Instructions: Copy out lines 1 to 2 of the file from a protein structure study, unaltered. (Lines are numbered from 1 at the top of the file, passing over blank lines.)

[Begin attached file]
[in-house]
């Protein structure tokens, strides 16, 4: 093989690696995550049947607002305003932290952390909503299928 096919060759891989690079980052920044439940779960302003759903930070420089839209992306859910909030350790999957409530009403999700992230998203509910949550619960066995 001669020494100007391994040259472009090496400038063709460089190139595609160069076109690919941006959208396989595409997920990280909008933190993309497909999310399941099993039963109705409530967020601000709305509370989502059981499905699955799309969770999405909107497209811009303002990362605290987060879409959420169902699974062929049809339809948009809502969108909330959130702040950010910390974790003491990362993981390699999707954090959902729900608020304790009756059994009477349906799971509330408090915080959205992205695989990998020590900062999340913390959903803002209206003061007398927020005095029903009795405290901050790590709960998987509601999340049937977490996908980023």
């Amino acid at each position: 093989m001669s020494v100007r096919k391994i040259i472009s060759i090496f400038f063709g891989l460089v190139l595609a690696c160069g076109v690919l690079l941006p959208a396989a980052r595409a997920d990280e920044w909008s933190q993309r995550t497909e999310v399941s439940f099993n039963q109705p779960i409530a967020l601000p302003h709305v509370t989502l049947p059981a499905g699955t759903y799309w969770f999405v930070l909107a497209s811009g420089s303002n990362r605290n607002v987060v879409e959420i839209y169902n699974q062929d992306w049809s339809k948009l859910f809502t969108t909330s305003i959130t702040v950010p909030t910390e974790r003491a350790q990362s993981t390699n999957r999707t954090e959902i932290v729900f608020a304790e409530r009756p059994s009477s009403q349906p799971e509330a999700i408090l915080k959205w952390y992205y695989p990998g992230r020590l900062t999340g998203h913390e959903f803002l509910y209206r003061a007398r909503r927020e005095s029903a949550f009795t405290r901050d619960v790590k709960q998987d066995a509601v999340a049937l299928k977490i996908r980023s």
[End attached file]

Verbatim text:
[in-house]
């Protein structure tokens, strides 16, 4: 093989690696995550049947607002305003932290952390909503299928 096919060759891989690079980052920044439940779960302003759903930070420089839209992306859910909030350790999957409530009403999700992230998203509910949550619960066995 001669020494100007391994040259472009090496400038063709460089190139595609160069076109690919941006959208396989595409997920990280909008933190993309497909999310399941099993039963109705409530967020601000709305509370989502059981499905699955799309969770999405909107497209811009303002990362605290987060879409959420169902699974062929049809339809948009809502969108909330959130702040950010910390974790003491990362993981390699999707954090959902729900608020304790009756059994009477349906799971509330408090915080959205992205695989990998020590900062999340913390959903803002209206003061007398927020005095029903009795405290901050790590709960998987509601999340049937977490996908980023």